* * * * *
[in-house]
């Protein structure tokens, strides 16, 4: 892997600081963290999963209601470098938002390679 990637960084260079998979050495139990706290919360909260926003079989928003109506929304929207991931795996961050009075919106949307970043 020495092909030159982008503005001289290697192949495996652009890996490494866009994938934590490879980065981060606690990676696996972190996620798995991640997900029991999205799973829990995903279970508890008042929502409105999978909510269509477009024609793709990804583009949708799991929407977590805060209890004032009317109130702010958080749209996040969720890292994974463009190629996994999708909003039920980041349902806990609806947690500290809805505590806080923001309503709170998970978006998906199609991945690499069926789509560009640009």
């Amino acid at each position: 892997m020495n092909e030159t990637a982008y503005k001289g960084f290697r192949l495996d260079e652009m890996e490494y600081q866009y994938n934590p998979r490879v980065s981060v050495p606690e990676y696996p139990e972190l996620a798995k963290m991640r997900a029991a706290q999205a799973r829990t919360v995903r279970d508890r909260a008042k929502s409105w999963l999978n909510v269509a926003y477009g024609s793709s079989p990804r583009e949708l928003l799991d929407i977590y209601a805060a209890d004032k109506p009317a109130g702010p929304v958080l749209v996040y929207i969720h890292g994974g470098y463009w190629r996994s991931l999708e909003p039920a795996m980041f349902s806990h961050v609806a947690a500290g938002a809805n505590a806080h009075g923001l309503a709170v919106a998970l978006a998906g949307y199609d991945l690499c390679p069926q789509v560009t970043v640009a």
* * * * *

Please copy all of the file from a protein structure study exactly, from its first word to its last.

[in-house]
């Protein structure tokens, strides 16, 4: 892997600081963290999963209601470098938002390679 990637960084260079998979050495139990706290919360909260926003079989928003109506929304929207991931795996961050009075919106949307970043 020495092909030159982008503005001289290697192949495996652009890996490494866009994938934590490879980065981060606690990676696996972190996620798995991640997900029991999205799973829990995903279970508890008042929502409105999978909510269509477009024609793709990804583009949708799991929407977590805060209890004032009317109130702010958080749209996040969720890292994974463009190629996994999708909003039920980041349902806990609806947690500290809805505590806080923001309503709170998970978006998906199609991945690499069926789509560009640009």
């Amino acid at each position: 892997m020495n092909e030159t990637a982008y503005k001289g960084f290697r192949l495996d260079e652009m890996e490494y600081q866009y994938n934590p998979r490879v980065s981060v050495p606690e990676y696996p139990e972190l996620a798995k963290m991640r997900a029991a706290q999205a799973r829990t919360v995903r279970d508890r909260a008042k929502s409105w999963l999978n909510v269509a926003y477009g024609s793709s079989p990804r583009e949708l928003l799991d929407i977590y209601a805060a209890d004032k109506p009317a109130g702010p929304v958080l749209v996040y929207i969720h890292g994974g470098y463009w190629r996994s991931l999708e909003p039920a795996m980041f349902s806990h961050v609806a947690a500290g938002a809805n505590a806080h009075g923001l309503a709170v919106a998970l978006a998906g949307y199609d991945l690499c390679p069926q789509v560009t970043v640009a």